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Residency requirement for new city employees passes 14-0

February 11, 2015

by Lauren Sears

In an unanimous 14-0 decision, members of the Albany Common Council passed a residency requirement for new city employees, called Local Law F, during Wednesday’s Common Council meeting. This law says that all new employees of the city must live within the city and hiring preference must be given to city residents if they are equally qualified for the position.

Council members sounded relieved when the law passed.“This law has been in committees for 10 years and seemed not to be moving. We have so many complaints from city residents that apply for jobs that were denied, or not contacted by the city at this time you aren’t qualified for this job etc, and it seems that a lot of people hired for the city, live outside the city. If we could hire people in the city, I think people will be more generous and making sure the city prospers and they are involved,” said Ronald Bailey. Bailey, a councilman who represents the third ward.

Councilman Bailey discussing residency requirement

Councilman Bailey discussing residency requirement

“There are currently 1238 city workers, 600 of them don’t live in the city of Albany, and 300 of them don’t live within Albany County, ”  said Bailey. The law does not take effect until a public hearing and filing with the Secretary of State.

Local Law F has five sections, each describing different components of the law. The Common Council believes that the public need is high enough to require that new employees should be city residents, and that preference should be given to city residents. New employees have 180 days to prove residency within Albany, and can go to the Board of Residency for a waiver if needed.

The law also states that individuals who are employees of the city have a greater interest, commitment and more involvement with the government which employs them if the employee lives within that municipality.  “Because the people who work and live in the city of Albany are going to spend in their neighborhood stores, they are going to do things in their community and in the City of Albany that benefits the city. People who live outside the city, they are going back to their communities, so the city of Albany will benefit from this new law,” said Bailey.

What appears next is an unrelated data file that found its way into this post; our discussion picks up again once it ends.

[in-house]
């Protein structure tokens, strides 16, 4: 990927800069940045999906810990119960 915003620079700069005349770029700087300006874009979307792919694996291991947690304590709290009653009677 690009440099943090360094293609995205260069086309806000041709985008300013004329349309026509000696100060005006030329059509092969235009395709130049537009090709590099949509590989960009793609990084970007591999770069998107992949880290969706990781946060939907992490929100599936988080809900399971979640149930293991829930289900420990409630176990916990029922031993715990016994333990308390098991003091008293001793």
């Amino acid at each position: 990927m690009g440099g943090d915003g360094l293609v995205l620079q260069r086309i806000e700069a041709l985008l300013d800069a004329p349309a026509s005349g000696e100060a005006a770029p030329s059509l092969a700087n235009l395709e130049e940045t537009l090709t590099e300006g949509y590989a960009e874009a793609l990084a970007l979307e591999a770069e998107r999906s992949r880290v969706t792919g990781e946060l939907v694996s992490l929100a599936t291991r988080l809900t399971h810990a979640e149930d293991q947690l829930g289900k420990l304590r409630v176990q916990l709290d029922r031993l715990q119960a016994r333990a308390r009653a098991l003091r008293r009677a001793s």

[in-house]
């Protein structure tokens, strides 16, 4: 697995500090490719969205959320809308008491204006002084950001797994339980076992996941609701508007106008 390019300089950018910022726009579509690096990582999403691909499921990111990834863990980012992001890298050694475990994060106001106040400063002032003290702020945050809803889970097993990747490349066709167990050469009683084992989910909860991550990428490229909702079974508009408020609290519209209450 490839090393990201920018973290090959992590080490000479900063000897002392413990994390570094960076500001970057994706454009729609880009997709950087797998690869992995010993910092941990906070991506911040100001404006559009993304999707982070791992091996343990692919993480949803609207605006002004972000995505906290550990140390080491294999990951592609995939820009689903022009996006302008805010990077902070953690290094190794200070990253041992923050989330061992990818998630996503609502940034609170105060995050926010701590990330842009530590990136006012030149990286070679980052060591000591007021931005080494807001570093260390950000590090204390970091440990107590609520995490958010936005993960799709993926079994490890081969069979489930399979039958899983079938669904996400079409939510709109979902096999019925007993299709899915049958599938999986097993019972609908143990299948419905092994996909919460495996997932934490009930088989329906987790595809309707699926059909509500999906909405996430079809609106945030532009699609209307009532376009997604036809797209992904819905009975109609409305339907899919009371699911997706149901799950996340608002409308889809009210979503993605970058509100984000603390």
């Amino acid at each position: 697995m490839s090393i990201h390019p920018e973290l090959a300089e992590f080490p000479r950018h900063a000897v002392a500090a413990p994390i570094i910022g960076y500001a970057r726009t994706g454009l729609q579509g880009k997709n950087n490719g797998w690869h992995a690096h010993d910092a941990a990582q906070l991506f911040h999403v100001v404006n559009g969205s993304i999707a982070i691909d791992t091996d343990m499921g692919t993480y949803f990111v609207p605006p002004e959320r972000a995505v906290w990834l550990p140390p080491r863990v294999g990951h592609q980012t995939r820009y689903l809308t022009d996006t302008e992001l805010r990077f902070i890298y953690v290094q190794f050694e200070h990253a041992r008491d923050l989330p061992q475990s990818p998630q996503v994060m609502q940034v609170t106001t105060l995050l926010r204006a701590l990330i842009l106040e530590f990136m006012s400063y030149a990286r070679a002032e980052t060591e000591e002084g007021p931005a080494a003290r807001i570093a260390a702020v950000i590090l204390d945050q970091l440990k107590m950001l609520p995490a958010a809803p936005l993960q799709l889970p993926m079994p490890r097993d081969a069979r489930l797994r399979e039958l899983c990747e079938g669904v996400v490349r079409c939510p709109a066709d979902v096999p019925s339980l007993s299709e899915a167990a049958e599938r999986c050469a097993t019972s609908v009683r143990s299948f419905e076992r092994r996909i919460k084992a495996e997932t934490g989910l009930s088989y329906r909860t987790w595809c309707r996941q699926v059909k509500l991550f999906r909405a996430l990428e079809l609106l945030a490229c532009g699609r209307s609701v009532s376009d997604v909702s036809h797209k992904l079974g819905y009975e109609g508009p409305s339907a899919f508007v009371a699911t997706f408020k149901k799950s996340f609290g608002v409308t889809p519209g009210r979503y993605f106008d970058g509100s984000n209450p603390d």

When asked how the residency requirement will impact the city, Council members Leah Golby and Frank Commisso both agreed that more investing in the city should result.

“The residency requirement is one way to ensure that many opportunities for city employment are offered to people who are already invested in the city. The other side of the coin is that it keeps the local tax dollars that are paying the employees in the city — so it is an investment in both the people who live in the city and the city’s neighborhoods,” said Leah Golby, who represents the tenth ward, including the Pine Hills.

“When at all possible, we need to invest in our city limits,” said Frank Commisso, a Common Council member who represents the 15th ward.
The residency requirement could have a positive impact  on the Pine Hills neighborhood.

“An outgrowth of this could be an increase in home ownership in the Pine Hills neighborhood — especially if the city is able to offer home buyer programs to employees — something the city has done in the past — I’m not sure if there are any current home buyer programs for employees,” Golby said. “Add to that the fact that Pine Hills has great and affordable housing stock, and the 2-family houses that are abundant in our neighborhood can be a great investment for a first-time homeowner because the opportunity for rental income helps to pay the mortgage.”

Local Law F-2014 Final Amended

The new residency law does not apply to Albany firefighters or Albany police officers. “State law prohibits placing residency requirements on police officers, firefighters and sanitation employees, even new hires,” said Golby.

“A lot of our sanitation workers, fire, police live outside the city of Albany. Maybe this gives them incentive to say we need you to live within our community,” said Bailey -30-

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